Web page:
The NHS was set up in 1947 as a national health service, available to all. Even the push for telemedicine is bogus. No amount of high-speed internet gets the ambulance there any quicker and no time is saved if remote diagnostics still reveal the need for the ambulance anyway. Paramedics on the spot, in person, are critical to saving lives.
What this government has not understood is that technology is a parasite. Data is just another form of infrastructure, another means to an end. It still requires a host to feed off: ie, the underlying processes that occur in the real world.
At best, the relationship is symbiotic. We can all benefit from certain technological advances. At worst, if we the people have no control over how this parasite takes over our lives, then we become its victims, especially if it proves unreliable. For example, the SolarWinds hack. Even Google had an outage in December 2020, off-line for nearly an hour.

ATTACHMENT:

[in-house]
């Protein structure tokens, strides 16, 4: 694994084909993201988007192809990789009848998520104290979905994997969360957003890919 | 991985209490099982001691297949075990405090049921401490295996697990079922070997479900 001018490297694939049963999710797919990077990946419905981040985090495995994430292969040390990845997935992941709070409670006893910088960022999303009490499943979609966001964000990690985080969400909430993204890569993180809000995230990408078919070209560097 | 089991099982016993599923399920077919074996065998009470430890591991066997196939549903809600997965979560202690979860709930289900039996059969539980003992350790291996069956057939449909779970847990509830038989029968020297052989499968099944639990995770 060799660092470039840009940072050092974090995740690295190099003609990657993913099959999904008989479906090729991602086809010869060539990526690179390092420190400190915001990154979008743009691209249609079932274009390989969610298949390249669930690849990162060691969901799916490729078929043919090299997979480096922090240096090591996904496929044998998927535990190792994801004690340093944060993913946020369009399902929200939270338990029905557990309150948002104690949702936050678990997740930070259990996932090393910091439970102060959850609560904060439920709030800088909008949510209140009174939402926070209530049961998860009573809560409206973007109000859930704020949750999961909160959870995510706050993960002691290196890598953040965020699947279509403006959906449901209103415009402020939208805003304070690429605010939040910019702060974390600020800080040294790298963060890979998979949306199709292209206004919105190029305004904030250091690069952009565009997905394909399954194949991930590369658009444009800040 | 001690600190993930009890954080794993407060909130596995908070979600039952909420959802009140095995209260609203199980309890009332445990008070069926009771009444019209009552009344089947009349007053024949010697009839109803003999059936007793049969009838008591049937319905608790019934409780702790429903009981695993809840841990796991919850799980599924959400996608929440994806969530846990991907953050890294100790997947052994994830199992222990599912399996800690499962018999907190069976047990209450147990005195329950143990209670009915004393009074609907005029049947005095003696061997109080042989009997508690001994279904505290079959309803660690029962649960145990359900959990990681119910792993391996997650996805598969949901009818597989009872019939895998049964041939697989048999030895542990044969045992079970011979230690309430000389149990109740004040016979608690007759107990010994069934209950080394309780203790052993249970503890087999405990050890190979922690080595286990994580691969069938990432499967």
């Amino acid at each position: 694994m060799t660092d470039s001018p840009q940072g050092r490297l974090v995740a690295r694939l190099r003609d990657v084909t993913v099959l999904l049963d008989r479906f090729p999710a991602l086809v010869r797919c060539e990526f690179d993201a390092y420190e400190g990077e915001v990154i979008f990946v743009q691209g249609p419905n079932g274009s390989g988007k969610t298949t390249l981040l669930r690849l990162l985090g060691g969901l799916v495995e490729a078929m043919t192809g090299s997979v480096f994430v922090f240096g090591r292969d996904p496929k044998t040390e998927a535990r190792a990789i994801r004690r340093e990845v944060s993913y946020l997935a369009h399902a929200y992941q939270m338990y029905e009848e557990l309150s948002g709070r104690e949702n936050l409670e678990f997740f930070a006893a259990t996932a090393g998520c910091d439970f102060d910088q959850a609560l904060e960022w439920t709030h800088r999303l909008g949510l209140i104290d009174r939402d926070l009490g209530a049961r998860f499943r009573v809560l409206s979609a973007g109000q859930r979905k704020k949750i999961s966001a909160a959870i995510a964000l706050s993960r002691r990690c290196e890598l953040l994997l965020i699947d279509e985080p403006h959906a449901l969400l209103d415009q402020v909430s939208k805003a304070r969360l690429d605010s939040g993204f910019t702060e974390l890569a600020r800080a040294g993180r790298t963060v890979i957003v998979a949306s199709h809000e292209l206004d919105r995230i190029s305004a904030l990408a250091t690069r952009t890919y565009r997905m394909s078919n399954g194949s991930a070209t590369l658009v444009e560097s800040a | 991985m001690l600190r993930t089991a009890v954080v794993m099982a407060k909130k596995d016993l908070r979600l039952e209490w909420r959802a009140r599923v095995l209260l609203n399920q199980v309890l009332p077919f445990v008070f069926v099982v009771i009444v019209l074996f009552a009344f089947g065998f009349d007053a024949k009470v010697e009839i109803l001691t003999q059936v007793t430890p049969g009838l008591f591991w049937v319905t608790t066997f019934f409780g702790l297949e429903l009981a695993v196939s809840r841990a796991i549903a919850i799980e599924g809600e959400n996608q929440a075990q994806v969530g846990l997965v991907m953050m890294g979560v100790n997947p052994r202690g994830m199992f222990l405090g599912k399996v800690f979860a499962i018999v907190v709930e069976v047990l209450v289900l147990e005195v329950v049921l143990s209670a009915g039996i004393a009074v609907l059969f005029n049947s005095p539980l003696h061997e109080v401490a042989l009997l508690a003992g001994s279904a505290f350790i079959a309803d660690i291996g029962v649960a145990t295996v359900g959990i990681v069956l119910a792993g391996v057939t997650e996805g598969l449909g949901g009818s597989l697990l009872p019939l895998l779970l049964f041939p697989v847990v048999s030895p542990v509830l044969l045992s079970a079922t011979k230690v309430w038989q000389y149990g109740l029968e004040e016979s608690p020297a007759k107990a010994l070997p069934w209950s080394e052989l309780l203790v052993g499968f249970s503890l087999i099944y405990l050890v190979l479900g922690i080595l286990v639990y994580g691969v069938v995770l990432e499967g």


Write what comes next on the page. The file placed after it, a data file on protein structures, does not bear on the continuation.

We are already vulnerable to commercial manipulation of our data – what Harvard professor Shoshana Zuboff calls ‘surveillance capitalism’, which she regards as ‘an assault on our human autonomy’.
The Faustian pact with commercial companies is, however, only marginally more acceptable than having our data used and abused by government.
In theory, we still have access to the ‘unsubscribe’ button when buying something online. But we are not asked for our consent when Big Government arrogates to itself the right to invade our privacy; a right from which there would be no escape with digital currency as every pound spent is tracked.
Almost worse is the belief of unelected international institutions that they also have this same right. One of the more dystopian stories to emerge recently is the International Monetary Fund’s interest in using browsing history to determine an individual’s credit status.